The women behind Hastings Women's Refuge

By Victoria White

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Hastings Women's Refuge manager Julie Hart at their pop-up shop to raise much-needed money for the refuge. Photo / Warren Buckland
Hastings Women's Refuge manager Julie Hart at their pop-up shop to raise much-needed money for the refuge. Photo / Warren Buckland

From offering shelter in their safe house, advocating for victims, to a 24/7 support line - Hastings Women's Refuge has been providing support to those affected by domestic violence since 1978.

Refuge manager Julie Hart has been at the Akina refuge for 22 years. It was not until she underwent training for the role in the 1990s that she realised she too had been a victim of domestic violence.

"I never stuck around in those relationships," she said.

However, as she had shared the misconception domestic violence was only physical, it had "never occurred to me I'd been in a violent or abusive relationship."

Now she uses her experience to help others, along with Charmaine and Carol who asked for their surnames not to be used.

While the job entails its fair share of sad situations, the best part was seeing the change in the women and children who sought help from the refuge, Carol said.

Charmaine added: "because when they come to us they come at their lowest, lowest points and then when they leave here they're totally different women."

Women can stay at the refuges' safe house overnight for a few months or just use its programmes, and services.

HWR staff meet weekly with other community agencies, including the police, to identify, and at how they can assist families.

"We cold call [women] a lot of the time and introduce our services and they accept it and allow us to come into their homes," Carol said, "so it's pretty humbling."

"Safety planning" was the first service provided to women, which taught them how to keep their family safe whether they were remaining in, or leaving a relationship.

Staff would show a woman how to achieve her goals - from becoming financially independent, to finding a new home.

However after working to assist women to make positive changes, or live lives free from violence and abuse, one of the worst parts of the job was their revictimisation.

"That's the most frustrating part," Carol said. "Through the court system or whatever blocks they come against where the process is put on them to solve the perpetrator's problems."

Victims were made to be responsible for stopping violence, Ms Hart said.

"We hear that all the time, 'why doesn't she just leave, why does she allow her children to witness this'. People keep directing it at the victim."

Another of the worst parts was the children involved.

It was also hard to see "damaged children", Ms Hart said, who given different opportunities could have had the chance to grow up into completely different people.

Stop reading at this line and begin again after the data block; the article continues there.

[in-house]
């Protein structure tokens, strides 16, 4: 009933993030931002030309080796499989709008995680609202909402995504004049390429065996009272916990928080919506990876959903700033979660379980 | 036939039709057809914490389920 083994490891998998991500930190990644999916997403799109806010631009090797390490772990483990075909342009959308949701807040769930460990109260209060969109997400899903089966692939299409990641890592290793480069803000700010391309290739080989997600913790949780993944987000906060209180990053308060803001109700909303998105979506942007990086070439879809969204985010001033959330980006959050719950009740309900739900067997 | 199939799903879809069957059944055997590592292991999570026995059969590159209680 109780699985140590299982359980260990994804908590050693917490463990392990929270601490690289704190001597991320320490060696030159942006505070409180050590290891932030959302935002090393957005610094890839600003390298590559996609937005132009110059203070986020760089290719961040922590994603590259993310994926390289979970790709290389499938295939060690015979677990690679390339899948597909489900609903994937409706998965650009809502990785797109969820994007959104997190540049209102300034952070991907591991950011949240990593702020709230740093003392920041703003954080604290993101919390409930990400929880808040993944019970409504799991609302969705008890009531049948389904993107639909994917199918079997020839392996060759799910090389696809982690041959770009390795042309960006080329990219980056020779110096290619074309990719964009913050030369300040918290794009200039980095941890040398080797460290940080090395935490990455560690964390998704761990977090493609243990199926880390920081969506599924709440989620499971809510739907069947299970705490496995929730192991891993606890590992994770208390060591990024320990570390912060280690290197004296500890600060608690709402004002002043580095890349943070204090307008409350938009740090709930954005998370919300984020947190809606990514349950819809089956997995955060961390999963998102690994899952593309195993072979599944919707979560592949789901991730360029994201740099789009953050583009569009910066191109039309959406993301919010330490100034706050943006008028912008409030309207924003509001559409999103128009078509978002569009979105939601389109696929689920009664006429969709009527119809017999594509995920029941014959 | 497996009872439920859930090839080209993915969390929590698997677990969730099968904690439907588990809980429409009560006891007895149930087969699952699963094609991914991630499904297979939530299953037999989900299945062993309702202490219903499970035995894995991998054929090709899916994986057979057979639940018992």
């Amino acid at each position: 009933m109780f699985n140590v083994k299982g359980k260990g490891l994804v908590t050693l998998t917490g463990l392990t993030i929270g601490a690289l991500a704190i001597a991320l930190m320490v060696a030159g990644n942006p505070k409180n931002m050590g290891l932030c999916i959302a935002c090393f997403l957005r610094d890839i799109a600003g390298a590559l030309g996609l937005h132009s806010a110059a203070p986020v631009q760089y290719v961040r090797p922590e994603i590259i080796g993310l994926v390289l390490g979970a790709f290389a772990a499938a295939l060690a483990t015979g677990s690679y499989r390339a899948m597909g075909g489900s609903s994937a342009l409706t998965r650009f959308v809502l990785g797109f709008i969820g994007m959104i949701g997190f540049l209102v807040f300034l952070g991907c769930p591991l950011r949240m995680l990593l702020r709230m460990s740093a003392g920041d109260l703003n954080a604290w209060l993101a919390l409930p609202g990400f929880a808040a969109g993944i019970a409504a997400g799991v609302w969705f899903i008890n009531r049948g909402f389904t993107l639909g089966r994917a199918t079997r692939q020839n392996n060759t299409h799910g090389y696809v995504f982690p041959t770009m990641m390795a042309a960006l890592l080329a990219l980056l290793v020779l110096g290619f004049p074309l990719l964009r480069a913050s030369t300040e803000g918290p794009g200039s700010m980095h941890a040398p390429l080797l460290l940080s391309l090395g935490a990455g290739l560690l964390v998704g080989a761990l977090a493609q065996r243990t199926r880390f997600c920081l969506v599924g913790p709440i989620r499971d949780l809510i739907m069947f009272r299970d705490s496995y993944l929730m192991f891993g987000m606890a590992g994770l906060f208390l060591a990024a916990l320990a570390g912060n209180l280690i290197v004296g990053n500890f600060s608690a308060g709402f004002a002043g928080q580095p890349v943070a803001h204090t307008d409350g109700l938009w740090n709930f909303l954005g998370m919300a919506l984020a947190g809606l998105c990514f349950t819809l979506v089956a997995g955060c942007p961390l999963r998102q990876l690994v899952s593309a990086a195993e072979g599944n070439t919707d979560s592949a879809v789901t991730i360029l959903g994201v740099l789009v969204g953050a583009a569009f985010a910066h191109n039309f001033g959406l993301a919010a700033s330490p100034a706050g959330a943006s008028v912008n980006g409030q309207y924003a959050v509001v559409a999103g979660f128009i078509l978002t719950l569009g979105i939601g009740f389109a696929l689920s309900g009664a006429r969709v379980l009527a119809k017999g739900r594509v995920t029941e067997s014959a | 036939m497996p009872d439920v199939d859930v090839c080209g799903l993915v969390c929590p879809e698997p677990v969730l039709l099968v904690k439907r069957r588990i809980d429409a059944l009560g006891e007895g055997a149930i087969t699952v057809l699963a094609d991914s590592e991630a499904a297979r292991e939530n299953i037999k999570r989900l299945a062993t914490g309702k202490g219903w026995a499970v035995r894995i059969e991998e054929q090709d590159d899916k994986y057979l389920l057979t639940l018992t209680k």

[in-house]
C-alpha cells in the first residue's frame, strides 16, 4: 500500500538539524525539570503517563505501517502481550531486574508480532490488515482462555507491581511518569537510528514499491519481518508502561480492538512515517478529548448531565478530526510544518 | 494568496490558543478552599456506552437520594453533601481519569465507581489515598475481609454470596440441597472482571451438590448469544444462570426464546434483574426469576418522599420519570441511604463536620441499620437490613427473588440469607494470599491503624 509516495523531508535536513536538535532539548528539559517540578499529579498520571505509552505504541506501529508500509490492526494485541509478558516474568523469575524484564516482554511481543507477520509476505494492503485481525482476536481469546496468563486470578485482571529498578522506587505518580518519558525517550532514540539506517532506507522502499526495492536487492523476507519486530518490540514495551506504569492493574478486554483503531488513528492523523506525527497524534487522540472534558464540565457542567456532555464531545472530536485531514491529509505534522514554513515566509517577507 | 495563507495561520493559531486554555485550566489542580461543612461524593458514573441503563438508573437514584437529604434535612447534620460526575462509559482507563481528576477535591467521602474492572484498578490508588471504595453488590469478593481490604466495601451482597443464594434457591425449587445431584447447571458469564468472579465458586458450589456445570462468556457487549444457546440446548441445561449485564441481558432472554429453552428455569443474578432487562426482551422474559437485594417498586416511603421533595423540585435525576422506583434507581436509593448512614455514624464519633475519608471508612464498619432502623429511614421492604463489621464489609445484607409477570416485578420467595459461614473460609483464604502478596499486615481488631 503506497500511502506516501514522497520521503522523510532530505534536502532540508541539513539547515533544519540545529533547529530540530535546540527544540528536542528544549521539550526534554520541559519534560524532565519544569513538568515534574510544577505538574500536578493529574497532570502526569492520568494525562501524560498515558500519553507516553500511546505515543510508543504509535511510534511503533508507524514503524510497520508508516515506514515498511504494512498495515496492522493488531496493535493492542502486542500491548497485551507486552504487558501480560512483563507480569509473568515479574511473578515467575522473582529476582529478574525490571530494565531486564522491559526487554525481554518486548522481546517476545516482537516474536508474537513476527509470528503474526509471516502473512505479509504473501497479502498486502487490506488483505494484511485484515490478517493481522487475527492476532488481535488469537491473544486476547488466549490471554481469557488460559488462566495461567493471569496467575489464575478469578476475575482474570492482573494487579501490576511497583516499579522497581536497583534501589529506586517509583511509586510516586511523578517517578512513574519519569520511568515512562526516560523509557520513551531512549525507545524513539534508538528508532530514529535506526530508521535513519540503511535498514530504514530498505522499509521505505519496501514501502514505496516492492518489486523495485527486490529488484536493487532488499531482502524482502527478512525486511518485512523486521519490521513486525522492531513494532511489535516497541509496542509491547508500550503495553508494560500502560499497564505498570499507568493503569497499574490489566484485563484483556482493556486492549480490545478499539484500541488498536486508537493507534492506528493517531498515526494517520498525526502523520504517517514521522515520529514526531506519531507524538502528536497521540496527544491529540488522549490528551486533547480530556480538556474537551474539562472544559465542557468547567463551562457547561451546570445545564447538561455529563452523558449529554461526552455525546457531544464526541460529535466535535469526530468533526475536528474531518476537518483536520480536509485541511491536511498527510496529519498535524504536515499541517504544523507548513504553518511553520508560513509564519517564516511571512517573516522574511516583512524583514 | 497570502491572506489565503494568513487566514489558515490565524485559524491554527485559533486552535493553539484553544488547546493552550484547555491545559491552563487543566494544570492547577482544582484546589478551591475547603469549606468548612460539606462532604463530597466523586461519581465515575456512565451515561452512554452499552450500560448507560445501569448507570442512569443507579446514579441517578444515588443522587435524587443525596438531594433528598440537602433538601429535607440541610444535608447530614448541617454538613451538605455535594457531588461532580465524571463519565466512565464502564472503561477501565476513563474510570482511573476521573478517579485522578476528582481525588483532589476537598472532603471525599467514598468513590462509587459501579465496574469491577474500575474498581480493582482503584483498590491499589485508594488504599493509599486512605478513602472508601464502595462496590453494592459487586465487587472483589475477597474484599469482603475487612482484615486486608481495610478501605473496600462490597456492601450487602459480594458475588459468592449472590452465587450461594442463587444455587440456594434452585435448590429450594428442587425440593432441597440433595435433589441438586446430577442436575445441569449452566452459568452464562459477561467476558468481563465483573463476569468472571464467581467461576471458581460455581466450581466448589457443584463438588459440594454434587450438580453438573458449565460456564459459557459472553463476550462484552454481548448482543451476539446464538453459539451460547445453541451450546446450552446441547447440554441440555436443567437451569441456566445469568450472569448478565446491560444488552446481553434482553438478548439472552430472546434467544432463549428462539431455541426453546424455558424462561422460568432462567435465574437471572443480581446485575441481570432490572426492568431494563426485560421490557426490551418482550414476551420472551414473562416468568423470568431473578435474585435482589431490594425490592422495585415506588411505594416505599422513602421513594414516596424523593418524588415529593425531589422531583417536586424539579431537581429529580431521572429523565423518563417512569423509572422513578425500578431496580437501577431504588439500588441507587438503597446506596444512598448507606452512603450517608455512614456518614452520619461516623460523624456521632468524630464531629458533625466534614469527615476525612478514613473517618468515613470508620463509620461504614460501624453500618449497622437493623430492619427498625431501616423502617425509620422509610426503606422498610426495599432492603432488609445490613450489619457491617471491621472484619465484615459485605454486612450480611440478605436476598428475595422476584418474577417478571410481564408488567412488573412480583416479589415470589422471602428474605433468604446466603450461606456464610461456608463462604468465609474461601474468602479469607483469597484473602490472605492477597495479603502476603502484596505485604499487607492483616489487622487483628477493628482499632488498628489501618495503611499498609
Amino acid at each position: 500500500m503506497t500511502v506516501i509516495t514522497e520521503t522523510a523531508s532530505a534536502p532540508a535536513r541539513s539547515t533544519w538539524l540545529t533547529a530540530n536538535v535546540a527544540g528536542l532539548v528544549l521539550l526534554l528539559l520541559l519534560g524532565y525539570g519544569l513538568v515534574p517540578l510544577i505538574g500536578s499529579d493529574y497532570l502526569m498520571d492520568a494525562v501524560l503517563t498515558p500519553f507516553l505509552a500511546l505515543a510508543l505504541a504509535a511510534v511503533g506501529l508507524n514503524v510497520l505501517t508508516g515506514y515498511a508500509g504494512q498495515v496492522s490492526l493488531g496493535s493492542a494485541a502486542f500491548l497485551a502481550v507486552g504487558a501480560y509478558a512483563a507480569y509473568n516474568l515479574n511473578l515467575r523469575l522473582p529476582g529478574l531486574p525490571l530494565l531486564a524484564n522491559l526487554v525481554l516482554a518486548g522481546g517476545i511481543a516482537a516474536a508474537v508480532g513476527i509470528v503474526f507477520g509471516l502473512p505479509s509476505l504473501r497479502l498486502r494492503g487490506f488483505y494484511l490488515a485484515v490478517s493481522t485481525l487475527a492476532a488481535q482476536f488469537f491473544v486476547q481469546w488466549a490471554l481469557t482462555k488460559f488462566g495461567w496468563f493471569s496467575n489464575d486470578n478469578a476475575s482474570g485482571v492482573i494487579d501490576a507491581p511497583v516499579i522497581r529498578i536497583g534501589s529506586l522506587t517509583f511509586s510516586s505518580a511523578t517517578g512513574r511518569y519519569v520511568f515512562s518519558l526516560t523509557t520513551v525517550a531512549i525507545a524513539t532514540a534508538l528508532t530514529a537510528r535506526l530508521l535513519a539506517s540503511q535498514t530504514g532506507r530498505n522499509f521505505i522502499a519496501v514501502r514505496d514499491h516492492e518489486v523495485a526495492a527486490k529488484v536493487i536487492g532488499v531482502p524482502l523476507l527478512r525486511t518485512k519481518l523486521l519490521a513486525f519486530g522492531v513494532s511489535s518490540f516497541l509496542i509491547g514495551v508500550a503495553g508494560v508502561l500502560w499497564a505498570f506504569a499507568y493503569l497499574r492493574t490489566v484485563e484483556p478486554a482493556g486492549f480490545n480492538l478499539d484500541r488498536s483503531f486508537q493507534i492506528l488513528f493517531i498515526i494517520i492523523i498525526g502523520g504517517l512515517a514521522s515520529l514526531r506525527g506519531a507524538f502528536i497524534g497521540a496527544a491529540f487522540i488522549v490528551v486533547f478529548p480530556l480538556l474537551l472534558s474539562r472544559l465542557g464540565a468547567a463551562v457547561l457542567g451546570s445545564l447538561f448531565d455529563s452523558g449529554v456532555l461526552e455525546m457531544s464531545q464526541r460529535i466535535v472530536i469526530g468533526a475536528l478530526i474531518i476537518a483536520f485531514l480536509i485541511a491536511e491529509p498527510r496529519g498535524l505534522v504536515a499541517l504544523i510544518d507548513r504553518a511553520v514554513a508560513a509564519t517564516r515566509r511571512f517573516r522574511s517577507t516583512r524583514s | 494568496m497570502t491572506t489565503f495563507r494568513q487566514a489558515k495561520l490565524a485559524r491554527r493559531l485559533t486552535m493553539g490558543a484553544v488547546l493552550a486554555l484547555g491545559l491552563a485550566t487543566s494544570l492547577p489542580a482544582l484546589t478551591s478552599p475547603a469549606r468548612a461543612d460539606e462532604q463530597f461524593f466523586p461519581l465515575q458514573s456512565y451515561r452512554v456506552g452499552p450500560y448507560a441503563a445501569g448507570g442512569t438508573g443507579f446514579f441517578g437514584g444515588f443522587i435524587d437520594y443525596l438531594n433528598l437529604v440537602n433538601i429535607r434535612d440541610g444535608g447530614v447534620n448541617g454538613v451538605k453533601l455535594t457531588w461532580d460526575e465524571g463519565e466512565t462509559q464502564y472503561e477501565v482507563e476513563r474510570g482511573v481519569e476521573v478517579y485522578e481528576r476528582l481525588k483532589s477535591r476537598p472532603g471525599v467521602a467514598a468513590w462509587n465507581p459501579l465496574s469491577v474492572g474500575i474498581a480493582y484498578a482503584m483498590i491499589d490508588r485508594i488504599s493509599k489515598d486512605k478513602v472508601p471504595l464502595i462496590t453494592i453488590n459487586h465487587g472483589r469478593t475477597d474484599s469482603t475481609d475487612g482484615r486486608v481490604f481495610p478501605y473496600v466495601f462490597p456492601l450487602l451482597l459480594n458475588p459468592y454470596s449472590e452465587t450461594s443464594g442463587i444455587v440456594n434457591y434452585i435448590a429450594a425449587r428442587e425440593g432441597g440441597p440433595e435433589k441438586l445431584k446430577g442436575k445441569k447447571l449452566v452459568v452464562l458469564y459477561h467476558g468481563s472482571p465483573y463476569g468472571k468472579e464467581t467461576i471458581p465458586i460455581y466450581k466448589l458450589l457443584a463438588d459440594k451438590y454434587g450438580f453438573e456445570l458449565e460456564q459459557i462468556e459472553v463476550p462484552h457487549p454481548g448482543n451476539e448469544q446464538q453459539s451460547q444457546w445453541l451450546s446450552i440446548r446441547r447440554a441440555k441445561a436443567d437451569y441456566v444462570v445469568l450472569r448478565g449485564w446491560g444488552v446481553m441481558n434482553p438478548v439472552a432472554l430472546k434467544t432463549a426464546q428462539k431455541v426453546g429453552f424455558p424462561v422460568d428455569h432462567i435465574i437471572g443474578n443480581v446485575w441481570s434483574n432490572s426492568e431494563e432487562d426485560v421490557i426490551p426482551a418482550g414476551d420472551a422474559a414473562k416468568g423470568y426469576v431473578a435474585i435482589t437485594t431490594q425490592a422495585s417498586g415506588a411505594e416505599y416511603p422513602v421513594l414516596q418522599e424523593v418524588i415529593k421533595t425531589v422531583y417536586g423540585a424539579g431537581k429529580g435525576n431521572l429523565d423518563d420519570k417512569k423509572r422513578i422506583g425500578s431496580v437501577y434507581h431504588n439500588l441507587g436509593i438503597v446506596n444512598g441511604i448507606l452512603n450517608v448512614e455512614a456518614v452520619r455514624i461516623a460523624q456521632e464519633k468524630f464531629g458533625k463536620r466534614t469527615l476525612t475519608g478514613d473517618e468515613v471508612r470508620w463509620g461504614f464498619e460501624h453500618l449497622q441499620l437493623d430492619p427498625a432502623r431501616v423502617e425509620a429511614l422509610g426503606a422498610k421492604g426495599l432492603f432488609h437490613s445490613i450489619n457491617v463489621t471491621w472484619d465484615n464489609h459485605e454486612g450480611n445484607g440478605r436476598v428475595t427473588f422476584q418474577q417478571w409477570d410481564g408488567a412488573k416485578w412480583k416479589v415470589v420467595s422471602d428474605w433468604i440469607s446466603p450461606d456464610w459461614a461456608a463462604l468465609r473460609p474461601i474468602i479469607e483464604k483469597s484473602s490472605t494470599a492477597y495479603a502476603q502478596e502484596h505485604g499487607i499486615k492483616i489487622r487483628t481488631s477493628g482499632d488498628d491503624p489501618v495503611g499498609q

"But unfortunately through having to witness violence, the effect it has on them carries forward into their adulthood. We have worked with some quite angry children sometimes for me that's the saddest part," she said.

"Adults have choices to make but often the kids don't."

They, and other referred children, go through their own Tamariki programme.

"They've been experiencing some not-good stuff at home which is not their fault," Carol said. Through the programme staff work to teach safety skills, improve children's self-esteem, and teach them that they are not alone.

Seeing how children had benefited from the refuge was "kind of why we do our work really".

Over the years awareness of domestic violence, and those reaching out for help - from affected women, to their employers or friends - had increased.

Policing had also changed, with a better understanding of how violence affected women, and to better look after women.

However, Ms Hart said with twice as many people seeking help - they received less government funding, which only covered 36 per cent of their work.

"The rest we have to try and find ourselves in a world where we're competing with many worthwhile charities," she said. "It's really difficult and that puts a lot of stress on the workers. We've got to do everything on a shoestring budget."

An example of this was the funding they received to respond to Police reports - when the refuge makes contact with women mentioned in domestic violence situations attended by police.

They are funded to respond to 67 reports. For the year ended in June, they had actioned 523.

If the refuge were to stop at 67, "that actually puts families at risk, it puts women in danger".

Often this was the first conversation had with these women around their safety, Ms Hart said.

"Sometimes that's a courageous conversation and sometimes we're not thanked for that because people sometimes aren't ready to hear it. It's a conversation that has to happen."

Although the refuge received a host of contributions from the community, from moral support, to people donating their skills, time, and money - they were always open to more.

The refuge is looking for volunteers to man the support line.

"We receive around $13,000 for it to be on 24 hours a day, seven days a week, 365 days a year," Ms Hart said. "It doesn't even really pay for the rental of the phones."

Material donations were always needed - as when women arrived at the safe house, it would often be empty-handed.

"All of our services are constant and increasing," Ms Hart said. "It's that money that helps provide services for women and children."

Where to find help:

• If you need help, support, advice or more information, call the Crisis Support Line 24/7 on 0800 733 843, or the Hastings Women's Refuge office on (06) 870 6024.
• To donate, ring (06) 878 9519.

Hastings Women's Refuge pop-up shop: Drop off clothes or household goods to the shop at 108 Heretaunga St West, from 11am to 1pm.

- Hawkes Bay Today

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